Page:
2018 Symposium on Global Economy and Finance

【Oct.16, 2018】

Shanghai Development Research Foundation (SDRF) and Friedrich-Ebert-Stiftung (FES) Shanghai Representative Office jointly organize a two-day international symposium “2018 Shanghai Symposium on Global Finance — Changes of Pattern in Global Finance and their Implications”.





Monday, October 15th 2018   


Registration (3rd Floor, Concord Room) 





Opening remarks by organizers:


Hu Yanzhao

Former Vice Mayor of Shanghai; Chairman, SDRF


Stefan Pantekoek

Chief Representative of the Shanghai Representative Office of FES




Keynote Speeches


“The Evolution Pattern and Risk Implication of American and Japanese Government Debt in Recent Ten Years”


Huang Qifan

Former Vice Chairman of the NPC's Financial and Economic Affairs Committee



Lingering Challenges from the Post-Crisis Decade”


John Lipsky

Former Deputy Managing Director of IMF; Professor, Johns Hopkins University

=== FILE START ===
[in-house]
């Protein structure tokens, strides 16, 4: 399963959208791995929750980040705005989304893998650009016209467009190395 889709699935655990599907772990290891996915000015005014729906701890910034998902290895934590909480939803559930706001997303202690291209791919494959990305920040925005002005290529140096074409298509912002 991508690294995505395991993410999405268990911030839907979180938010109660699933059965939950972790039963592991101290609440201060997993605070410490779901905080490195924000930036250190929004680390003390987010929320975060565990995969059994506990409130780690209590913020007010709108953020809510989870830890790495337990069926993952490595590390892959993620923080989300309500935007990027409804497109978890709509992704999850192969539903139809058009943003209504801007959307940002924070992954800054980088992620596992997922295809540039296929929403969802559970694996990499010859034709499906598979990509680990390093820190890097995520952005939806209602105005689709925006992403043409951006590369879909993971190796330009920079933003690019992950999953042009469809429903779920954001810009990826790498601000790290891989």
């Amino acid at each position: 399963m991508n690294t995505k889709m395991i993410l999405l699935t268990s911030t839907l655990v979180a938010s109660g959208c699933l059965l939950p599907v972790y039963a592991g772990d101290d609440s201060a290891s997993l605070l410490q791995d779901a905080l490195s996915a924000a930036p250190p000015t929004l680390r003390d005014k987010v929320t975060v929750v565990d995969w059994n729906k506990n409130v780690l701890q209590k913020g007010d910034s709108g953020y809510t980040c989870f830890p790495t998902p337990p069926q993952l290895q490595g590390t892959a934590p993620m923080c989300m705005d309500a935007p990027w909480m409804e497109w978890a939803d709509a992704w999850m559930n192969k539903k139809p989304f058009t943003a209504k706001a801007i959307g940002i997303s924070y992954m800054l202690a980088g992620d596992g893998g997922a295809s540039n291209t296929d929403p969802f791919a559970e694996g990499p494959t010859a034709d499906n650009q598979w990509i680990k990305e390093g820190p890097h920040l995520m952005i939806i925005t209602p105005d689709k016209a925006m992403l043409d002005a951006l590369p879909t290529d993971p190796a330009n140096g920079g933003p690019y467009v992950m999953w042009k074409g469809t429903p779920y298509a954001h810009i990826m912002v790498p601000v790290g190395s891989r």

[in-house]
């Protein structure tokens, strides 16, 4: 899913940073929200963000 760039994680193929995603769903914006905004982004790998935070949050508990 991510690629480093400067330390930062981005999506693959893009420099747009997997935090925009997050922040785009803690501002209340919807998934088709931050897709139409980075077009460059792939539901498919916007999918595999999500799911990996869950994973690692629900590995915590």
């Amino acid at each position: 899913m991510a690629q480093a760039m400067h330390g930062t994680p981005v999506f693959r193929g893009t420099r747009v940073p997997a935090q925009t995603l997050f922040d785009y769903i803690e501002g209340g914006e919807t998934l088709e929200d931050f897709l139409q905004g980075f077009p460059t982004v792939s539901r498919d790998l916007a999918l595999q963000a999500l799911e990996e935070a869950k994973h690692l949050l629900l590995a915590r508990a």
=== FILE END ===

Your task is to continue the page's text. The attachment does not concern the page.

Brief Introduction of SDRF Research Report: 


“Changes of Pattern in Global Finance and China's Integration into Global Financial System” 


Moderator: Qiao Yide, Vice Chairman & Secretary General, SDRF



Group Photo & Coffee Break


Session 1: New Challenges in Global Financial System

Although the world economy has started to recover, it faces several new challenges in global financial system, such as the increasing risk of trade war, the historically high leverage of non-financial sector, soaring global asset prices, unstable exchange rates and capital flows, the rising inequality and populism in advanced countries and huge uncertainties in geopolitics, all of which could jeopardize the sustainability of current recovery of the world economy.

Moderator: Stefan Pantekoek, Chief Representative of the Shanghai Representative Office of FES


"Ten Years after Global Financial Crisis : Increasing Risks and Decreasing Cooperation"


Hyun Jung Taik

Visiting Professor, International School of Global Studies, Inha University, Incheon Korea


“International Imbalances, Trade Wars and International Adjustment Mechanisms”


Jan Kregel

Levy Economic Institute of Bard College, New York


New Challenges in the Global Financial System – A European Perspective”